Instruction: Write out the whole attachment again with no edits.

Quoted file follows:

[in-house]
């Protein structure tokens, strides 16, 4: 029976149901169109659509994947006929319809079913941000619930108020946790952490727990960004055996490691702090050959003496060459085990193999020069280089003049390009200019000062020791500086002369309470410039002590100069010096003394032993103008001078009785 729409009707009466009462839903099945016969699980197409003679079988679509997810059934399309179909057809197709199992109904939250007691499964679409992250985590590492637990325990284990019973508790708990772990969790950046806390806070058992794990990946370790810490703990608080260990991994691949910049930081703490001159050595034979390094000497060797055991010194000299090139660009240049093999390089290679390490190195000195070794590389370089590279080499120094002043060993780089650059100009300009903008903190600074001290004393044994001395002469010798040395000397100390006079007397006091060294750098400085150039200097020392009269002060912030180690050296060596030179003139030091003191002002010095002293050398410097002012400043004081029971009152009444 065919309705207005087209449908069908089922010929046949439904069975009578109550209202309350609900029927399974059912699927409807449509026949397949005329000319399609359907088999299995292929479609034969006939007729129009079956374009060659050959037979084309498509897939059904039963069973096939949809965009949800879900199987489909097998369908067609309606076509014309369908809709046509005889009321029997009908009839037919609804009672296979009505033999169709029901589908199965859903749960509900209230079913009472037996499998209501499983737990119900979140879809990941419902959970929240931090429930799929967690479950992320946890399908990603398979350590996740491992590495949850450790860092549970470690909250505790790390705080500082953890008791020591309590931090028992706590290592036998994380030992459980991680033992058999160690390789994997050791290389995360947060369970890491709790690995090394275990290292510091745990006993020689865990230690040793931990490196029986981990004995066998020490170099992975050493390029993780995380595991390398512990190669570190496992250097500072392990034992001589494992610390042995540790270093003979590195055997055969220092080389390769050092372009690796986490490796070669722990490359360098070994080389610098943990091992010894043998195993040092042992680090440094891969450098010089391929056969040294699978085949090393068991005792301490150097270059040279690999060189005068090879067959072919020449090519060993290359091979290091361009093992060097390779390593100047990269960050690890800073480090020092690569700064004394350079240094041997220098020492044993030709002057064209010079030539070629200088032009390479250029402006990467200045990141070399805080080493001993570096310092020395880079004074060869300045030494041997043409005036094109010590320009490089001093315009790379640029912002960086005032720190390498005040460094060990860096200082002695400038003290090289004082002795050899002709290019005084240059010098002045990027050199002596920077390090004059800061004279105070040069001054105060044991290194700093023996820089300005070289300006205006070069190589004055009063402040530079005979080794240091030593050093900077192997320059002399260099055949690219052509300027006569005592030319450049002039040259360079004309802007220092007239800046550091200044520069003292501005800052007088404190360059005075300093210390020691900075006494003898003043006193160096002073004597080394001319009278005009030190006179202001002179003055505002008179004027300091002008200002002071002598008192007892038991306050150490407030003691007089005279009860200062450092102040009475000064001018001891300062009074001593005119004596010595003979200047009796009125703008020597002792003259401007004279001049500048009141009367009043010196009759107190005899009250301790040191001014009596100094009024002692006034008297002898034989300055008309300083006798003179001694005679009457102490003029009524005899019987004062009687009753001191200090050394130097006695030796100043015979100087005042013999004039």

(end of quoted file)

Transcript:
[in-house]
């Protein structure tokens, strides 16, 4: 029976149901169109659509994947006929319809079913941000619930108020946790952490727990960004055996490691702090050959003496060459085990193999020069280089003049390009200019000062020791500086002369309470410039002590100069010096003394032993103008001078009785 729409009707009466009462839903099945016969699980197409003679079988679509997810059934399309179909057809197709199992109904939250007691499964679409992250985590590492637990325990284990019973508790708990772990969790950046806390806070058992794990990946370790810490703990608080260990991994691949910049930081703490001159050595034979390094000497060797055991010194000299090139660009240049093999390089290679390490190195000195070794590389370089590279080499120094002043060993780089650059100009300009903008903190600074001290004393044994001395002469010798040395000397100390006079007397006091060294750098400085150039200097020392009269002060912030180690050296060596030179003139030091003191002002010095002293050398410097002012400043004081029971009152009444 065919309705207005087209449908069908089922010929046949439904069975009578109550209202309350609900029927399974059912699927409807449509026949397949005329000319399609359907088999299995292929479609034969006939007729129009079956374009060659050959037979084309498509897939059904039963069973096939949809965009949800879900199987489909097998369908067609309606076509014309369908809709046509005889009321029997009908009839037919609804009672296979009505033999169709029901589908199965859903749960509900209230079913009472037996499998209501499983737990119900979140879809990941419902959970929240931090429930799929967690479950992320946890399908990603398979350590996740491992590495949850450790860092549970470690909250505790790390705080500082953890008791020591309590931090028992706590290592036998994380030992459980991680033992058999160690390789994997050791290389995360947060369970890491709790690995090394275990290292510091745990006993020689865990230690040793931990490196029986981990004995066998020490170099992975050493390029993780995380595991390398512990190669570190496992250097500072392990034992001589494992610390042995540790270093003979590195055997055969220092080389390769050092372009690796986490490796070669722990490359360098070994080389610098943990091992010894043998195993040092042992680090440094891969450098010089391929056969040294699978085949090393068991005792301490150097270059040279690999060189005068090879067959072919020449090519060993290359091979290091361009093992060097390779390593100047990269960050690890800073480090020092690569700064004394350079240094041997220098020492044993030709002057064209010079030539070629200088032009390479250029402006990467200045990141070399805080080493001993570096310092020395880079004074060869300045030494041997043409005036094109010590320009490089001093315009790379640029912002960086005032720190390498005040460094060990860096200082002695400038003290090289004082002795050899002709290019005084240059010098002045990027050199002596920077390090004059800061004279105070040069001054105060044991290194700093023996820089300005070289300006205006070069190589004055009063402040530079005979080794240091030593050093900077192997320059002399260099055949690219052509300027006569005592030319450049002039040259360079004309802007220092007239800046550091200044520069003292501005800052007088404190360059005075300093210390020691900075006494003898003043006193160096002073004597080394001319009278005009030190006179202001002179003055505002008179004027300091002008200002002071002598008192007892038991306050150490407030003691007089005279009860200062450092102040009475000064001018001891300062009074001593005119004596010595003979200047009796009125703008020597002792003259401007004279001049500048009141009367009043010196009759107190005899009250301790040191001014009596100094009024002692006034008297002898034989300055008309300083006798003179001694005679009457102490003029009524005899019987004062009687009753001191200090050394130097006695030796100043015979100087005042013999004039």